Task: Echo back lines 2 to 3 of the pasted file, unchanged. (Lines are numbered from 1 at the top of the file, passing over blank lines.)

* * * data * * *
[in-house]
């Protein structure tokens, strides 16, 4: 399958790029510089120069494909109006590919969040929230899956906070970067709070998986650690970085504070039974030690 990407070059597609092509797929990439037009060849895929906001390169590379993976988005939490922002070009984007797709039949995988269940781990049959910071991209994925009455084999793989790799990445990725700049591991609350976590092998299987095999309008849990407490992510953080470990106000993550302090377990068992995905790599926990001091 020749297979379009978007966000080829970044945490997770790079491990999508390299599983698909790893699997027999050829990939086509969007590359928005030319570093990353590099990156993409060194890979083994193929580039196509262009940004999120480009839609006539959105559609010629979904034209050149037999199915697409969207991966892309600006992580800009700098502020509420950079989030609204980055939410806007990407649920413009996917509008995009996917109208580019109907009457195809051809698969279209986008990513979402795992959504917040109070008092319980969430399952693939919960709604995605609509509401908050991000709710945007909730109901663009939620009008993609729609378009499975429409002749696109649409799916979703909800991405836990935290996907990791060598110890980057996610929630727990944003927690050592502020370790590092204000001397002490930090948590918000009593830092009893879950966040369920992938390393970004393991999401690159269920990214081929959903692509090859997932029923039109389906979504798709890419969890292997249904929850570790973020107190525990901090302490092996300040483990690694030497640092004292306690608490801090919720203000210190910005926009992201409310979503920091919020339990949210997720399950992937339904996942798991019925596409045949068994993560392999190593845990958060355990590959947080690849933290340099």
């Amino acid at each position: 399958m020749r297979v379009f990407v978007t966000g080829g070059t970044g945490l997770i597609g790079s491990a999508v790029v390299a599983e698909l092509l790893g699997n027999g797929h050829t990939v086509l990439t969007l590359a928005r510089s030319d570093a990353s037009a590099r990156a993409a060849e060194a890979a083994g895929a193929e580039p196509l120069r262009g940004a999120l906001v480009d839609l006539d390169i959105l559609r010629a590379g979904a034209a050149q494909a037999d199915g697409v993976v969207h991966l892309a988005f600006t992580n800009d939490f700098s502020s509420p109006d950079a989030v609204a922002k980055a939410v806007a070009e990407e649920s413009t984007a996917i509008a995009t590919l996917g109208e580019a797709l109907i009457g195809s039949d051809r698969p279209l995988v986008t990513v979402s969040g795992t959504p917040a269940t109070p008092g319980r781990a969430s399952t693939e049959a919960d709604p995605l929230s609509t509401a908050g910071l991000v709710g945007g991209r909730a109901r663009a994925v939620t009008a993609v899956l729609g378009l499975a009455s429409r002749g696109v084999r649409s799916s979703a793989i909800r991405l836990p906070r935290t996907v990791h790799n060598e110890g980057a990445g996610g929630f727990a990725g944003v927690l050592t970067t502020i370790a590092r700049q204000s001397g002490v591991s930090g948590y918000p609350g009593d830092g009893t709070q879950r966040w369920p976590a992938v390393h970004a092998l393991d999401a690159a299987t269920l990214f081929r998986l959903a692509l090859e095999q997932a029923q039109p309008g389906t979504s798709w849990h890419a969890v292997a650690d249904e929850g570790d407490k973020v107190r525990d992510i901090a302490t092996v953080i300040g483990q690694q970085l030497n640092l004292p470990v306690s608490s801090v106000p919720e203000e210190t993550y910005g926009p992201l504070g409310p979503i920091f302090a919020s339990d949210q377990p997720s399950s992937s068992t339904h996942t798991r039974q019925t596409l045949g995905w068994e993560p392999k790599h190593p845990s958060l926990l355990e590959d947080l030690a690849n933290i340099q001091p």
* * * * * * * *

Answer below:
């Protein structure tokens, strides 16, 4: 399958790029510089120069494909109006590919969040929230899956906070970067709070998986650690970085504070039974030690 990407070059597609092509797929990439037009060849895929906001390169590379993976988005939490922002070009984007797709039949995988269940781990049959910071991209994925009455084999793989790799990445990725700049591991609350976590092998299987095999309008849990407490992510953080470990106000993550302090377990068992995905790599926990001091 020749297979379009978007966000080829970044945490997770790079491990999508390299599983698909790893699997027999050829990939086509969007590359928005030319570093990353590099990156993409060194890979083994193929580039196509262009940004999120480009839609006539959105559609010629979904034209050149037999199915697409969207991966892309600006992580800009700098502020509420950079989030609204980055939410806007990407649920413009996917509008995009996917109208580019109907009457195809051809698969279209986008990513979402795992959504917040109070008092319980969430399952693939919960709604995605609509509401908050991000709710945007909730109901663009939620009008993609729609378009499975429409002749696109649409799916979703909800991405836990935290996907990791060598110890980057996610929630727990944003927690050592502020370790590092204000001397002490930090948590918000009593830092009893879950966040369920992938390393970004393991999401690159269920990214081929959903692509090859997932029923039109389906979504798709890419969890292997249904929850570790973020107190525990901090302490092996300040483990690694030497640092004292306690608490801090919720203000210190910005926009992201409310979503920091919020339990949210997720399950992937339904996942798991019925596409045949068994993560392999190593845990958060355990590959947080690849933290340099």
């Amino acid at each position: 399958m020749r297979v379009f990407v978007t966000g080829g070059t970044g945490l997770i597609g790079s491990a999508v790029v390299a599983e698909l092509l790893g699997n027999g797929h050829t990939v086509l990439t969007l590359a928005r510089s030319d570093a990353s037009a590099r990156a993409a060849e060194a890979a083994g895929a193929e580039p196509l120069r262009g940004a999120l906001v480009d839609l006539d390169i959105l559609r010629a590379g979904a034209a050149q494909a037999d199915g697409v993976v969207h991966l892309a988005f600006t992580n800009d939490f700098s502020s509420p109006d950079a989030v609204a922002k980055a939410v806007a070009e990407e649920s413009t984007a996917i509008a995009t590919l996917g109208e580019a797709l109907i009457g195809s039949d051809r698969p279209l995988v986008t990513v979402s969040g795992t959504p917040a269940t109070p008092g319980r781990a969430s399952t693939e049959a919960d709604p995605l929230s609509t509401a908050g910071l991000v709710g945007g991209r909730a109901r663009a994925v939620t009008a993609v899956l729609g378009l499975a009455s429409r002749g696109v084999r649409s799916s979703a793989i909800r991405l836990p906070r935290t996907v990791h790799n060598e110890g980057a990445g996610g929630f727990a990725g944003v927690l050592t970067t502020i370790a590092r700049q204000s001397g002490v591991s930090g948590y918000p609350g009593d830092g009893t709070q879950r966040w369920p976590a992938v390393h970004a092998l393991d999401a690159a299987t269920l990214f081929r998986l959903a692509l090859e095999q997932a029923q039109p309008g389906t979504s798709w849990h890419a969890v292997a650690d249904e929850g570790d407490k973020v107190r525990d992510i901090a302490t092996v953080i300040g483990q690694q970085l030497n640092l004292p470990v306690s608490s801090v106000p919720e203000e210190t993550y910005g926009p992201l504070g409310p979503i920091f302090a919020s339990d949210q377990p997720s399950s992937s068992t339904h996942t798991r039974q019925t596409l045949g995905w068994e993560p392999k790599h190593p845990s958060l926990l355990e590959d947080l030690a690849n933290i340099q001091p």